(Read original story here) By Rory Stott
What makes a building world-famous?
The answer is most likely some combination of magnificence, size, and historical importance. But it’s far from an exact science, and many of the world’s most impressive architectural landmarks are therefore not very well known outside of their own locations. Thankfully, this post on Quora sheds some light on the lesser-known architectural landmarks on the planet.
Chand Baori, India. Via Flickr CC User. Image © S. Le Bozec
The first thing which you might notice is that one part of the world is extremely over-represented on this list: India accounts for about half of all the world’s “little known landmarks” on the list. ArchDaily has previously discussed the forgotten and neglected state of India’s stepwells, and one of the largest and grandest, Chand Baori, tops the Quora list. There are also Indian temples such as the Airavateswarar Temple and palaces such as the one in Kanadukathan.
Stari Most, Bosnia and Herzegovina. Via Flickr CC User. Image © Nick Kocharhook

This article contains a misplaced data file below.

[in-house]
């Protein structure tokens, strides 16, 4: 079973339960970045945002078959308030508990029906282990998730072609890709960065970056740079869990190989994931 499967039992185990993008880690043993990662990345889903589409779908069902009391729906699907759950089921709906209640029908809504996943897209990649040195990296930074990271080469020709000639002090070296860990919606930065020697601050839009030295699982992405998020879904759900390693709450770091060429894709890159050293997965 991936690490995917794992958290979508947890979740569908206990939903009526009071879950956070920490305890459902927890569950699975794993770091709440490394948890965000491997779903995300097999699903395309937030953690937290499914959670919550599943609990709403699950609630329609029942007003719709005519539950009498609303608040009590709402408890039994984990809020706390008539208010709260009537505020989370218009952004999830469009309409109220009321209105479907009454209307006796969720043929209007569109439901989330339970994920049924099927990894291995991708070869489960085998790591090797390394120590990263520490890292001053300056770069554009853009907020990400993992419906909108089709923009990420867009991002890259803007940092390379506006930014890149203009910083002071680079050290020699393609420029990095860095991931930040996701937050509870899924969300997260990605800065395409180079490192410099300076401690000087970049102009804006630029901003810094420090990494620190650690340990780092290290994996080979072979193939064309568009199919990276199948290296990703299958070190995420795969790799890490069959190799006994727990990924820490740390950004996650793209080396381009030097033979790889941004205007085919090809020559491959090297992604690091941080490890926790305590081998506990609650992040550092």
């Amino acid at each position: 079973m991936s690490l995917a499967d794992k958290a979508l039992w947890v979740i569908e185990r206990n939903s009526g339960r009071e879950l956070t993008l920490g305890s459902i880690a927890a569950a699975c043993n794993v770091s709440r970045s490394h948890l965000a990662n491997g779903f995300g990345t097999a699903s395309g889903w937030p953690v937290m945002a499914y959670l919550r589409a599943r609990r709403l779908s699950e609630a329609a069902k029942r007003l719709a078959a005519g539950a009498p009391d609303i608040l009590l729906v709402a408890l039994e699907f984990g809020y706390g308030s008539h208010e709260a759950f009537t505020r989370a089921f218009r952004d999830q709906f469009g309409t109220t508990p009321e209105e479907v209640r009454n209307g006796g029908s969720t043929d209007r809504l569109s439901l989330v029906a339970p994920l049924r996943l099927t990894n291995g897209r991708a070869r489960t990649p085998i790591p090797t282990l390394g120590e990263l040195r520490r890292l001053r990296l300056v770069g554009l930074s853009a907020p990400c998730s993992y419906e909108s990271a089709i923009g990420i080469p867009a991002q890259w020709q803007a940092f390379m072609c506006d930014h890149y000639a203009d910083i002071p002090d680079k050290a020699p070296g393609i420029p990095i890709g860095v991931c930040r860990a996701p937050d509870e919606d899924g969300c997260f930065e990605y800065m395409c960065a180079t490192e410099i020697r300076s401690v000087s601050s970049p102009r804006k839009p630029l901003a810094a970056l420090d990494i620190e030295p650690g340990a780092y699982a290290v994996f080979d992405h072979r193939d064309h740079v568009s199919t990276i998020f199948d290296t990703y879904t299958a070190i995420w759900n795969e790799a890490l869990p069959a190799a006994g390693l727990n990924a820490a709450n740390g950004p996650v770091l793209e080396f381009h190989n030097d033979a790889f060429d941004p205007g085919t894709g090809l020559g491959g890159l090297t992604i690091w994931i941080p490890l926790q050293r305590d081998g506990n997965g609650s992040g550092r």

Airavatesvara temple, India. Via Flickr CC User. Image © Vinoth Chandar
Another trend in “forgotten architecture” is for Eastern European landmarks, whose history is heavily affected by the area’s socialist history. There is a particularly interesting history of Stari Most, a bridge that was the namesake for the town of Mostar in Herzegovina. Built in 1566 and destroyed in 1993 in the Bosnian War (part of the breakup of Yugoslavia), the bridge was finally rebuilt in 2004 and is once again the center of the town’s community.
Parliament Palace, Bucharest, Romania. Via Flickr CC user. Image © Gaspar Serrano
Also from Eastern Europe is Romania‘s Parliament Palace. Built in the 1980s by Communist dictator Nicholae Ceausescu, you would think this would be hard to forget about; it is generally regarded as one of the largest buildings in the world (it’s floor area is only exceeded by the Pentagon in the USA and the recently opened Century Global Center in Chengdu). Built in a neoclassical style from a million cubic meters of marble, it may still be the world’s heaviest building.
Choquequirao, Peru. Via Flickr CC User. Image © Danielle Pereira
Finally, there are buildings which, whilst impressive, are perhaps forgotten because they are overshadowed by far more famous twins. This is the case for Choquequirao (“The Other Machu Picchu”), Taj of the Deccan (“a poor man’s Taj Mahal”) and the “Great Wall of India” at Kumbhalgarh.
Taj of the Deccan, India. Via Flickr CC User. Image © Akshay Charegaonkar
Are there any other little-known architectural wonders that you know of? Let us know in the comments below.
Great Wall at Kumbhalgarh, India. Via Flickr CC User. Image © Dave Poortvliet